While differing in opinion on who will prevail Saturday in their heavyweight title showdown in London, both British champion Anthony Joshua and American challenger Dominic Breazeale agree on one thing: Someone is getting knocked out.
The fighters bring staggering KO stats into the matchup of undefeated 2012 Olympians (Showtime, 5:15 p.m. ET/2:15 p.m. PT), with Joshua a perfect 16-for-16 entering the first defense of his world title, while Breazeale has gained stoppages in 15 of his 17 wins.
After earning the championship in London with a second-round KO of Charles Martin in April, Anthony Joshua returns to the O2 Arena as a heavy favorite to retain his crown. Dominic "Trouble" Breazeale, however, said he’s embracing the challenge of dethroning the 26-year-old British star on his home turf before a capacity crowd of 20,000.
“I'm going to shock the world—‘Trouble’ is coming,” Breazeale said. “I have no backup plan, because I am going to KO Joshua to become world champion. He's chosen the wrong man. He's going to be thinking ‘Why is he hitting me so hard? Are there two or three of him?’
“He can land those shots on me 10 times, and I am not going down. You are in the ring with a beast. It might be your lion's den, but there's a new lion just waiting to feed on you.”
After winning the gold medal at the 2012 London Olympics, the 6-foot-6 Joshua became the fifth-fastest boxer to win a heavyweight world championship with his quick dismantling of Martin, doing so two-and-a-half years after his pro debut. In the process, he became a superstar in his homeland.
“People pay to see blood, they pay to see war and that's why people are supporting my journey, because I deliver every time I step in the ring,” Joshua said. “I have absolutely no doubt in my mind that Breazeale is going down, and it won’t last long. I’m going to destroy him.
“If he backs up his talk, he'll [last] past the first round, but the second round—that's the danger round for him. I'll handle my business, and he'll go the same way as everyone else has since I turned pro.”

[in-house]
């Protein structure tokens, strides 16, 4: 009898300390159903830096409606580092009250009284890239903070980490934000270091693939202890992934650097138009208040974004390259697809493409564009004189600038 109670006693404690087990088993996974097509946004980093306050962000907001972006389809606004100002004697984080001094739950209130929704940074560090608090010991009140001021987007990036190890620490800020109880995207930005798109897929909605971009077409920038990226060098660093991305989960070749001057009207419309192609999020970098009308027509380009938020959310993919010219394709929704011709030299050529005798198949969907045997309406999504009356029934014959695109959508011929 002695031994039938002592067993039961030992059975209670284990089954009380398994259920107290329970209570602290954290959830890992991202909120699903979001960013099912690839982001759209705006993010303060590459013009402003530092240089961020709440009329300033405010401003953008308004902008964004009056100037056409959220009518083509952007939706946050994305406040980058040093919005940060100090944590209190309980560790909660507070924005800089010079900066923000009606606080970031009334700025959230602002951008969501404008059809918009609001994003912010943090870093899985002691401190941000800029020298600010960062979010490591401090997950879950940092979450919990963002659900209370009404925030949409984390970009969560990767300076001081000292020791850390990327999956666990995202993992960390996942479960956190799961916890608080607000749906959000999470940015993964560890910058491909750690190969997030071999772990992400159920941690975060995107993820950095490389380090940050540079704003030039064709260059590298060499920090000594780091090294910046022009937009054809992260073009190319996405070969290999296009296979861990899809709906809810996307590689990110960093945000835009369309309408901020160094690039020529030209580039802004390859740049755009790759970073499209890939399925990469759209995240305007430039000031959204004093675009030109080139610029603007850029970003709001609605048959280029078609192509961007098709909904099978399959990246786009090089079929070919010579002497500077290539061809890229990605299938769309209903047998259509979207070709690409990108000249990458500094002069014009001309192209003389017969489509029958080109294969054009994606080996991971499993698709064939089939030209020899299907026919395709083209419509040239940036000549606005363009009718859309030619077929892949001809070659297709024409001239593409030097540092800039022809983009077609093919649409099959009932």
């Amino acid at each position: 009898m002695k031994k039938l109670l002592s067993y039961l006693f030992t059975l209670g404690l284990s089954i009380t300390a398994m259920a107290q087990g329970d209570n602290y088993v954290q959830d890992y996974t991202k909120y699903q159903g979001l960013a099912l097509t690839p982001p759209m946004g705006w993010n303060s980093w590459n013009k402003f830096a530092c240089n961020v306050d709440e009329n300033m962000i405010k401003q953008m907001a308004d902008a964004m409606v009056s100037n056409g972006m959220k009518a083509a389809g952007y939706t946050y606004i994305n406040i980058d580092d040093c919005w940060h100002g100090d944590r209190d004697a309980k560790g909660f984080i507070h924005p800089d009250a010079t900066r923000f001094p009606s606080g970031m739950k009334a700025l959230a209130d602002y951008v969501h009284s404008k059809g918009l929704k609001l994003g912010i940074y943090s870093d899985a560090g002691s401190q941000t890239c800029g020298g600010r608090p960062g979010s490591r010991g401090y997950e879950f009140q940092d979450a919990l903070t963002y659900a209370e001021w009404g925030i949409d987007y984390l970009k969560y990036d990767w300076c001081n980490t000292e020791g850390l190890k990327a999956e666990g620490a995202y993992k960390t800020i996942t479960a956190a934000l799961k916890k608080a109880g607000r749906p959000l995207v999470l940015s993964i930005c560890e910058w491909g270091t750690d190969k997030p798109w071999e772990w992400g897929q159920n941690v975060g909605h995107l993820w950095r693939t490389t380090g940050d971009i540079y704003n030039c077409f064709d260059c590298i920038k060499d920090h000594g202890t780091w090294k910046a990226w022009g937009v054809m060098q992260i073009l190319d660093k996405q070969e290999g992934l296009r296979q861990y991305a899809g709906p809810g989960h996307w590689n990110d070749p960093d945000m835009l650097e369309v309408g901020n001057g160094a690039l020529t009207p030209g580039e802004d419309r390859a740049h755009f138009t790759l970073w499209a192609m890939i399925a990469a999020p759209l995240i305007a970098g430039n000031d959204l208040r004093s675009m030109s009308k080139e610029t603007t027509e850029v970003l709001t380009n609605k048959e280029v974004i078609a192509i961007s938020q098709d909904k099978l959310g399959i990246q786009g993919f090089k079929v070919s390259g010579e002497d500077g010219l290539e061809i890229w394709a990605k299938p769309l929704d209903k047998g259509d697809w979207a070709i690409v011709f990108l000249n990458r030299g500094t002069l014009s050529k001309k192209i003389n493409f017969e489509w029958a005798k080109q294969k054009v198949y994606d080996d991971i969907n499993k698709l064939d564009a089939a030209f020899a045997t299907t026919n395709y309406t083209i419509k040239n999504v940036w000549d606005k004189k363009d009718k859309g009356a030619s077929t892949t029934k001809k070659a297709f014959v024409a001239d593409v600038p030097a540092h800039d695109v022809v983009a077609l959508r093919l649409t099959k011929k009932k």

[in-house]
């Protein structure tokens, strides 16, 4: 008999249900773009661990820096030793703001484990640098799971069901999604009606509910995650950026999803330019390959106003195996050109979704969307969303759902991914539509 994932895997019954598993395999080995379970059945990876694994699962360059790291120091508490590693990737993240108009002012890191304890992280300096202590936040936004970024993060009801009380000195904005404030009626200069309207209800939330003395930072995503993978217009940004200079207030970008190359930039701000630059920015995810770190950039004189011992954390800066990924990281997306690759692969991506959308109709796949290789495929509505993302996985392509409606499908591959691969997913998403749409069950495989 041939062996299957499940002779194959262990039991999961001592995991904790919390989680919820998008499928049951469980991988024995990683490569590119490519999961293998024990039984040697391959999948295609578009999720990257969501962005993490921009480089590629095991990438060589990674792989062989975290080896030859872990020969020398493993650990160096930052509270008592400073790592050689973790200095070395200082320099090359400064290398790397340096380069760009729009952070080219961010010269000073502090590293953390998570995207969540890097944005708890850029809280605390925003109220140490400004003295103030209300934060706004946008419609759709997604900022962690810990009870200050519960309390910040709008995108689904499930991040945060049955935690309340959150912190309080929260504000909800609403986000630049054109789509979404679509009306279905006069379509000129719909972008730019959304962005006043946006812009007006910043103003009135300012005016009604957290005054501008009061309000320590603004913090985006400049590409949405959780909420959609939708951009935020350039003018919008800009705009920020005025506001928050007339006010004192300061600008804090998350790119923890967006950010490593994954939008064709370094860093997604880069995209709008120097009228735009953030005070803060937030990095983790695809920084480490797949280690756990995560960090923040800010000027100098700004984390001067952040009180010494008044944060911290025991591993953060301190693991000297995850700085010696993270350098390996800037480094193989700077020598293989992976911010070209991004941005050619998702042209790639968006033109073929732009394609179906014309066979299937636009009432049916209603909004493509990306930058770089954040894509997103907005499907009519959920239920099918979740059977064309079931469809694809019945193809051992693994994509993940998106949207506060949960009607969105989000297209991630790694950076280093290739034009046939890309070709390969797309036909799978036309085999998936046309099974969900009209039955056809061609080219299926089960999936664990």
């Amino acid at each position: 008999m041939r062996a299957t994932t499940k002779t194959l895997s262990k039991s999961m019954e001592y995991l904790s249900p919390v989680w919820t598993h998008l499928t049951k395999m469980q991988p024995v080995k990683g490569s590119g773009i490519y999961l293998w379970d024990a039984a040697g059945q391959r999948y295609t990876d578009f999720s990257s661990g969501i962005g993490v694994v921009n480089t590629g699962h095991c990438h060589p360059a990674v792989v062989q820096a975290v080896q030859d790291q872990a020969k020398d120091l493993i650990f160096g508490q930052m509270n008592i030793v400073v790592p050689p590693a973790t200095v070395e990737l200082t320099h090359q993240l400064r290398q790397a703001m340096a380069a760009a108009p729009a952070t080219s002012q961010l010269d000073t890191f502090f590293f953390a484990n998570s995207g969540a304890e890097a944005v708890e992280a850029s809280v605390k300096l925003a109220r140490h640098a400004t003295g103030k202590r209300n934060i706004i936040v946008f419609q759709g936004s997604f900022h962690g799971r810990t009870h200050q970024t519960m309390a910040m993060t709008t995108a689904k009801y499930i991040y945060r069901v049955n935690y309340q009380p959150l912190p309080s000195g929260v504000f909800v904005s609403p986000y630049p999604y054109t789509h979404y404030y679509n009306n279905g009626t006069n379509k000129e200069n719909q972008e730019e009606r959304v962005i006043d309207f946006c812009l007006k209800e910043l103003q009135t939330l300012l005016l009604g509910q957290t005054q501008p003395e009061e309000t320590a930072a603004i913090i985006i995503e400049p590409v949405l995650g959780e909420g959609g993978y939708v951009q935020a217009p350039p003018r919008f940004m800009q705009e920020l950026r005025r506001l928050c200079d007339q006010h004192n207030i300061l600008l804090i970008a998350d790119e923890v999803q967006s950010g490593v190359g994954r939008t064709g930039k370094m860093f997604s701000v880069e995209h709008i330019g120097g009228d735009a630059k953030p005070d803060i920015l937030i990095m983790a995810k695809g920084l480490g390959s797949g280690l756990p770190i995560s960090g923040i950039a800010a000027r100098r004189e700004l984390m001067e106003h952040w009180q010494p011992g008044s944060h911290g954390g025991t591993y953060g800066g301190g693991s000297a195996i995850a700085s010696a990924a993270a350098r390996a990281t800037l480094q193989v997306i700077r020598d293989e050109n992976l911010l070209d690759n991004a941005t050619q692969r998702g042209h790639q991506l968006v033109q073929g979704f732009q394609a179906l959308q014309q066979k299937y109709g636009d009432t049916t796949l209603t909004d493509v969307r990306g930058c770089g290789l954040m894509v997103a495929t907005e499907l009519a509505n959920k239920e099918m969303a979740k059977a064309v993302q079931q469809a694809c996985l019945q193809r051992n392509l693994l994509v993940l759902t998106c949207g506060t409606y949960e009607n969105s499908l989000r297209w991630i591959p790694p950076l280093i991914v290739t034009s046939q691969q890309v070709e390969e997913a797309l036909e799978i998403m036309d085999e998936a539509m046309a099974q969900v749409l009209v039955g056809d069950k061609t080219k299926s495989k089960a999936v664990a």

Breazeale, 30, has had a rapid rise of his own as a boxer. The 6-foot-7 slugger grew up a football star and started at quarterback for the University of Northern Colorado in 2006 and 2007.
He took up boxing at age 23 after being noticed by a talent scout, quickly developed into a top-ranked amateur, then won the U.S. National Championship and qualified for the Olympics in 2012 before making his pro debut later that year.
“Joshua has flaws—big ones—and I’m going to exploit them,” said Breazeale, who didn't face Joshua at the London Games. “I’m going to show that all the hype around Joshua is just that—hype. He is nowhere near as good as he thinks he is. I’m going to explode the myth of Anthony Joshua. His world is going to come crashing down.”
In his last fight in January, Breazeale was knocked down in Round 3 by veteran southpaw Amir Mansour and was behind on all three judges’ scorecards after five rounds, but he won by technical decision when Mansour quit on his stool after severely biting his tongue earlier in the bout.
Breazeale has disparaged Joshua at every opportunity leading up to their title showdown, but the champ said he would leave no doubt who is the superior fighter.
“You are already in a deep hole; don't make it deeper,” Joshua said of Breazeale’s trash talk. “We're competitors and you say you’re going to smack me all around that ring, but your mindset is wrong. It's not that simple. You are not dealing with an idiot. I am serious about boxing. I want to be a success, and you are not going to stop me—not by any remote chance in a million.
“When you are flat on your back in the ring, looking up at the ceiling, you will realize there is a new king of the heavyweights—me.”
Breazeale contends, however, that Joshua was the beneficiary of friendly judging when he won gold in London, and that he showed flaws in his December win over Dillian White, who landed some big shots early before Joshua took him out in Round 7.
“Dillian Whyte hurt him, he had him out on his feet, but he couldn't close the door on him,” Breazeale said. “Whyte isn’t half the fighter I am, so why should I worry?
“I saw a ton of mistakes in that fight, and I'll take advantage of them when we meet. I'll put him down on the canvas and when I do that, I want him to get up and let me do it again.”
For a complete overview of Joshua vs Breazeale, visit our fight page.